Soon after Juárez left the presidency, Porfirio Díaz rose to power, ruling Mexico from 1877 to 1880 and again from 1884 to 1911. During this period, Nayarit–like many states in Mexico–enjoyed economic growth due to improvements in transportation and communication. Increased prosperity was concentrated in the hands of a few, however, and most of the region’s inhabitants remained poor. Social unrest brought about the Mexican Revolution of 1910, when Francisco I. Madero led the effort to overthrow Díaz.

Although Díaz was removed from power in 1911, the war continued as various revolutionary factions battled among themselves. Forces loyal to Madero, Francisco “Pancho” Villa and Venustiano Carranza fought for control of the government in Nayarit. When the government adopted a new constitution in 1917, Nayarit was declared a federal state, and a brief period of peace and prosperity followed.

Like the rest of Mexico, Nayarit was under the political control of the Partido Revolucionario Institucional (Institutional Revolutionary Party) from the beginning of the 1930s to the latter part of the 20th century. Under their leadership, the region experienced a surge of economic development and political stability.

For many years, one of the most significant contributors to the economy of Nayarit has been tobacco production. Two of Mexico’s largest tobacco companies are headquartered in the state, and a major cigarette factory operates in Tepic.

Although tourism is increasing, Nayarit’s coastline is still largely undeveloped, enabling visitors to surf and swim on beautiful, uncrowded beaches. The state is home to some of the best snorkeling in western Mexico, especially in the Las Marietas archipelago.

The government program Tepic Ciudad Blanca coordinates citizen initiatives to make the city cleaner and safer through trash collection and recycling, graffiti removal and neighborhood crime watches.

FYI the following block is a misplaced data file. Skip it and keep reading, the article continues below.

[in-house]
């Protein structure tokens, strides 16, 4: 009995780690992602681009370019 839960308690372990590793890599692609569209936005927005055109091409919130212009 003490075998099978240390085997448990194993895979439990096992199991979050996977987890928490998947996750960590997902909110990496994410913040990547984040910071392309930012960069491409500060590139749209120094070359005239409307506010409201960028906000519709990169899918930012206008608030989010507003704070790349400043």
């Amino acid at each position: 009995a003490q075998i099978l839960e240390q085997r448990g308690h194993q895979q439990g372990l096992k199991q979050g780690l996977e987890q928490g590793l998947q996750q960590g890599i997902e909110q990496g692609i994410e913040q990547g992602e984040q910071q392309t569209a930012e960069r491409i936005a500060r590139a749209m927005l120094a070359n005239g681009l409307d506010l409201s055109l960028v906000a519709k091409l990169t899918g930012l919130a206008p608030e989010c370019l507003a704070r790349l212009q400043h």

• Capital: Tepic
  • Major Cities (population): Tepic (336,043) Santiago Ixcuintla (84,314) Valle de Banderas (83,739) Compostela (62,925) San Blas (37,478)
  • Size/Area: 10,417 square miles
  • Population: 949,684 (2005 Census)
  • Year of statehood: 1917
  • The renowned painter Diego Rivera designed Nayarit’s coat of arms in 1921. A corn plant fills the upper left portion of the emblem, symbolizing the state’s capital, Tepic, the name of which comes from the Aztec word for corn, tepictu. At the upper right a golden bow and arrow represent Nayarit, the god of war worshipped by the Cora, the region’s most prominent indigenous tribe; Nayarit is said to have invented the bow and arrow. At the bottom, white peaks signify the Sierra Madre Occidental, a mountain chain that was home to the Nayar kingdom in the 1500s. At the center of the coat of arms, a small shield depicts an eagle eating a snake on a cactus, the nation’s symbol. Seven footprints encircle the small shield, representing the seven Aztec tribes that walked from the mythical Aztlán to their new home at Tenochtitlán.
  • Nayarit is one of the smallest Mexican states. Only Aguascalientes, Colima, Morelos, Tlaxcala and the Federal District are smaller.
  • One of Nayarit’s typical dishes is called cucaraches de camaron (shrimp cockroaches), although it contains no insects.
  • Luis E. Miramontes, chemist and co-inventor of the contraceptive pill, was born in the state’s capital, Tepic.